An IT industry analyst article published by SearchCloudStorage.
Cloud and on-premises storage are increasingly becoming integrated. This means cloud tiering is just another option available to storage administrators. Organizations aren’t likely to move 100% of their data into cloud services, but most will want to take advantage of cloud storage benefits for at least some data. The best approaches to using cloud storage in a hybrid fashion create a seamless integration between on-premises storage resources and the cloud. The cloud tiering integration can be accomplished with purpose-built software, cloud-enabled applications or the capabilities built into storage systems or cloud gateway products.
This may be the year that public cloud adoption finally moves beyond development projects and Web 2.0 companies and enters squarely into the mainstream of IT. Cloud service providers can offer tremendous advantages in terms of elasticity, agility, scalable capacity and utility pricing. Of course, there remain some unavoidable concerns about security, competitiveness, long-term costs and performance. Also, not all applications or workloads are cloud-ready and most organizations are not able to operate fully in a public cloud. However, these concerns lead to what we are seeing in practice as a hybrid cloud approach, attempting to combine the best of both worlds.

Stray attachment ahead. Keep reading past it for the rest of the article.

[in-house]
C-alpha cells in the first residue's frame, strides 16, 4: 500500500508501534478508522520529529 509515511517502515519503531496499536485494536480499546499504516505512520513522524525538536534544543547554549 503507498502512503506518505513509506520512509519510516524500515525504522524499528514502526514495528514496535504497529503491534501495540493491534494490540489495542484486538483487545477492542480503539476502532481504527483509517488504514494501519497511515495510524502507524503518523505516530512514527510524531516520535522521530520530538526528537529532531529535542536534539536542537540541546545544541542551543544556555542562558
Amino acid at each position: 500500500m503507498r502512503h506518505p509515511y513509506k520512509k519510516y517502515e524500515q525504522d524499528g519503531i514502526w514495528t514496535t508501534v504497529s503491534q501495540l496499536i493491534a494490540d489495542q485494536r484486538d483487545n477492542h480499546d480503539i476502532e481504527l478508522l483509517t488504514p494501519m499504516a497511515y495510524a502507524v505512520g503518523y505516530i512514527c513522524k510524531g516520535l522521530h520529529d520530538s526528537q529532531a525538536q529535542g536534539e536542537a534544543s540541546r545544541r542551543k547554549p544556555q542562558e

Taneja Group research supports that view, determining that only about 10% of enterprise IT organizations are even considering moving wholesale into public clouds. The vast majority of IT shops continue to envision future architectures with cloud and on-premises infrastructure augmented by hyperconverged products, at least within the next 3-5 years. Yet, in those same shops, increasing storage consolidation, virtualization and building out cloud services are the top IT initiatives planned out for the next 18 months. These initiatives lean toward using available public cloud capabilities where it makes sense — supporting Web apps and mobile users, collaboration and sharing, deep archives, off-site backups, DRaaS and even, in some cases, as a primary storage tier.
The amount of data that many IT shops will have to store, manage, protect and help process, by many estimates, is predicted to double every year for the foreseeable future. Given very real limits on data centers, staffing and budget, it will become increasingly harder to deal with this data growth completely in-house.
…(read the complete as-published article there)